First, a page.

NEW YORK (Reuters) - In spite of the rally in risk markets this year, Pacific Investment Management Company (PIMCO) expects low returns across asset classes in the coming three to five years as the global economy recovers from the coronavirus pandemic.
Published on Wednesday, the investment giant’s outlook argues that given the current high valuations in credit and equity markets, and the likelihood that interest rates will be kept near zero, investors should expect a stagnation or decline in profit as a percentage of gross domestic product.
Credit and equity markets have been bolstered this year by investors’ hunt for yield. With interest rates near zero, share prices have risen and borrowing costs have fallen for riskier companies. But the pandemic’s economic realities still mean that revenue - especially in sectors like travel, entertainment and hospitality - won’t quickly recover, and central banks are unlikely to intervene to prevent defaults from rising.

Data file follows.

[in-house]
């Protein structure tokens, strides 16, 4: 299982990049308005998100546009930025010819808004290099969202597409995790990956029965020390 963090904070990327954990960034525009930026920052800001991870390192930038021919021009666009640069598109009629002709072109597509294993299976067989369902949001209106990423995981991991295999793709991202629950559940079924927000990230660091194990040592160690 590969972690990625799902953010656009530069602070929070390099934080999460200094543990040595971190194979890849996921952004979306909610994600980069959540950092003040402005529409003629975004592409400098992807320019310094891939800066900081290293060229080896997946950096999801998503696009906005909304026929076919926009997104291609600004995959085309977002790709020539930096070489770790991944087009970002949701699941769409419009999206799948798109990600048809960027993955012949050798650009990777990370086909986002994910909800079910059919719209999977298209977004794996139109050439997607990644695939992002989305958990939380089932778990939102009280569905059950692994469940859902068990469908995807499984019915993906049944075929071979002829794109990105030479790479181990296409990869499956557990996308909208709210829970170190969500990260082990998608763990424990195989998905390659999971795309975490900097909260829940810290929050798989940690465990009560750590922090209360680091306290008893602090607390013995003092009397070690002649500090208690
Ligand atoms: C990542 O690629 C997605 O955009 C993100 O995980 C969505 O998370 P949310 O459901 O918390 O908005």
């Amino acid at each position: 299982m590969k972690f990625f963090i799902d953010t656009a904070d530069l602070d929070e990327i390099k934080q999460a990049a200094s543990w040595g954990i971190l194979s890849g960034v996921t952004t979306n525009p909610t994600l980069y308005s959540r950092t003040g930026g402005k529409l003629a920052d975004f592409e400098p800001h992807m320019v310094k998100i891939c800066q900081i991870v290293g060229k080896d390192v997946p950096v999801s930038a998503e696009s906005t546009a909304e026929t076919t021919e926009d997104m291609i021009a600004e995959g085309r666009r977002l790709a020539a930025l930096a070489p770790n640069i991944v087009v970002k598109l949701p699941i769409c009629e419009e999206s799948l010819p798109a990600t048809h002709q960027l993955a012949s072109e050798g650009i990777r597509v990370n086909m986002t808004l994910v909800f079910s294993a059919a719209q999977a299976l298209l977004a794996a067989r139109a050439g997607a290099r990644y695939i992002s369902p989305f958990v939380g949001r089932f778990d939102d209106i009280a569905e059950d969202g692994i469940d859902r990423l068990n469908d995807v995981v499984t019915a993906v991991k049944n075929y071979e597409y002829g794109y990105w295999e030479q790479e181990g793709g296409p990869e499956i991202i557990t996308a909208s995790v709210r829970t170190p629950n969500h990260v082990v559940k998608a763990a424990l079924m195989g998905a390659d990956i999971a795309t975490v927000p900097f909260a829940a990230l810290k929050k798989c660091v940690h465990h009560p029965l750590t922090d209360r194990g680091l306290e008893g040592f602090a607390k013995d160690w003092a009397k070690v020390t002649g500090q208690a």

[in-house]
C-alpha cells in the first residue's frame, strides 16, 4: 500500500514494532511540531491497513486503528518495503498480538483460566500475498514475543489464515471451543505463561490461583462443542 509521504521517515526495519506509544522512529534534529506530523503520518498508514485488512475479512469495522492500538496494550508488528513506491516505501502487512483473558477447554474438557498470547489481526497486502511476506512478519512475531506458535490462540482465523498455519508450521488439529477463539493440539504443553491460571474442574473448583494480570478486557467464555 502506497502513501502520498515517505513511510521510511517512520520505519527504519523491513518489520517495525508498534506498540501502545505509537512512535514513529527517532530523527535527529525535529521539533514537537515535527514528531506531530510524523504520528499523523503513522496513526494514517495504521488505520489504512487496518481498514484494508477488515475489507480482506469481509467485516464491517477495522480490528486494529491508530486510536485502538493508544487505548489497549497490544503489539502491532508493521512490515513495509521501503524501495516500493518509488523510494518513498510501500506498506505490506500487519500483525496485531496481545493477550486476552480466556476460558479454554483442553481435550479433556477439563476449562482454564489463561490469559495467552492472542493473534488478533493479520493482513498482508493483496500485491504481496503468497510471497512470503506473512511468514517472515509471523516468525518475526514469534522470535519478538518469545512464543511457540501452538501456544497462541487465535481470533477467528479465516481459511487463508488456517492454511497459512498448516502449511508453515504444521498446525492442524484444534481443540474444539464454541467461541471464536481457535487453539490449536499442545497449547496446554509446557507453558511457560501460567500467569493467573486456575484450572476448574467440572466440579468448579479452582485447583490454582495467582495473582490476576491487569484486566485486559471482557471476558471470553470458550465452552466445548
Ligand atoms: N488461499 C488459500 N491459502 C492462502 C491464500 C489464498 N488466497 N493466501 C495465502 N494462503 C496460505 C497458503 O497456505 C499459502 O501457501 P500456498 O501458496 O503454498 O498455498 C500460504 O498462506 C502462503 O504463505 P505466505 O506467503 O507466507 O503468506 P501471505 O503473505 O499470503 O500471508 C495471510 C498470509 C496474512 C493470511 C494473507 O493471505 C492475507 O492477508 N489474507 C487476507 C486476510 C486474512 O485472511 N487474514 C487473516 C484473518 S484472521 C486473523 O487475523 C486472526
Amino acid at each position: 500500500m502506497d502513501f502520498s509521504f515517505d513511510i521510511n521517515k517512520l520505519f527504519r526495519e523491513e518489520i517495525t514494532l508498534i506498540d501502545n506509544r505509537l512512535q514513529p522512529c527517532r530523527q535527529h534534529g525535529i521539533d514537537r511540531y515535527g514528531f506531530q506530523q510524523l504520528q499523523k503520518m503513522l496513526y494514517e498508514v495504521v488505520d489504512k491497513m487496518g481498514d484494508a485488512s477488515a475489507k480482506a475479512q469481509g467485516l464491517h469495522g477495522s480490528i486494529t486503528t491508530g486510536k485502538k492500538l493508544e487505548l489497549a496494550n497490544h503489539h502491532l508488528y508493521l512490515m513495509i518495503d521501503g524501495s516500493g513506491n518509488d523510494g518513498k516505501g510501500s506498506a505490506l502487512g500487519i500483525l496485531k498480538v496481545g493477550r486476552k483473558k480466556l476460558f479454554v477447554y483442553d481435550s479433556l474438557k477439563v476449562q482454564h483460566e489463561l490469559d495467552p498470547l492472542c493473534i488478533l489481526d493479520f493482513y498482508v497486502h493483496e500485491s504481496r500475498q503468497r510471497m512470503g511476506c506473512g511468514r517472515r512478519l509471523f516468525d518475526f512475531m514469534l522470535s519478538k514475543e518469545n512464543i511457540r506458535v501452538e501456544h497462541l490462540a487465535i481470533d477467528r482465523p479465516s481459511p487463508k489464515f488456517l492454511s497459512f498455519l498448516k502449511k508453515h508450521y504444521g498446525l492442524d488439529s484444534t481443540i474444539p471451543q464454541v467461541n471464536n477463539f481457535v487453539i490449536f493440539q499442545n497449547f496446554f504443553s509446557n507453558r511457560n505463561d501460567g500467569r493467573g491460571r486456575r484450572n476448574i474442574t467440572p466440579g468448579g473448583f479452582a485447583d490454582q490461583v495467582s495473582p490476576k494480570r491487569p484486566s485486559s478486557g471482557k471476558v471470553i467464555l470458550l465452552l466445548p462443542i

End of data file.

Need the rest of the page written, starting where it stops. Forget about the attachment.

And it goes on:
“Given historically low yields and high equity valuations, it makes sense for portfolio managers and asset allocators alike to lower their return expectations rather than stretch too far and extend too far down the quality spectrum in hope of maintaining historical levels of returns,” PIMCO said.
A fresh wave of coronavirus infections or the development of a vaccine could change the outlook for financial markets dramatically. So could the passage of further fiscal stimulus.
The European Union’s recovery package, which will distribute funds throughout 2021, has put the bloc on better footing economically. More fiscal stimulus could improve the outlook for the United States, but the chances of that are unlikely to be determined until after the Nov. 3 U.S. election.
U.S. President Donald Trump on Tuesday said the White House would withdraw from stimulus negotiations until after the election. He later pulled back, saying he would support a few stand-alone bills.
Fiscal policy will also play a key role in whether the Federal Reserve will hit its inflation target in the near term. The central bank earlier this year said it planned to allow inflation to run above target for a period of time in order to average 2%.
“While central banks including the Fed have the means to provide a backstop for asset markets in times of crisis, credibly achieving their inflation targets requires a tool they cannot control: fiscal policy.”
Reporting by Kate Duguid; Editing by Paul Simao
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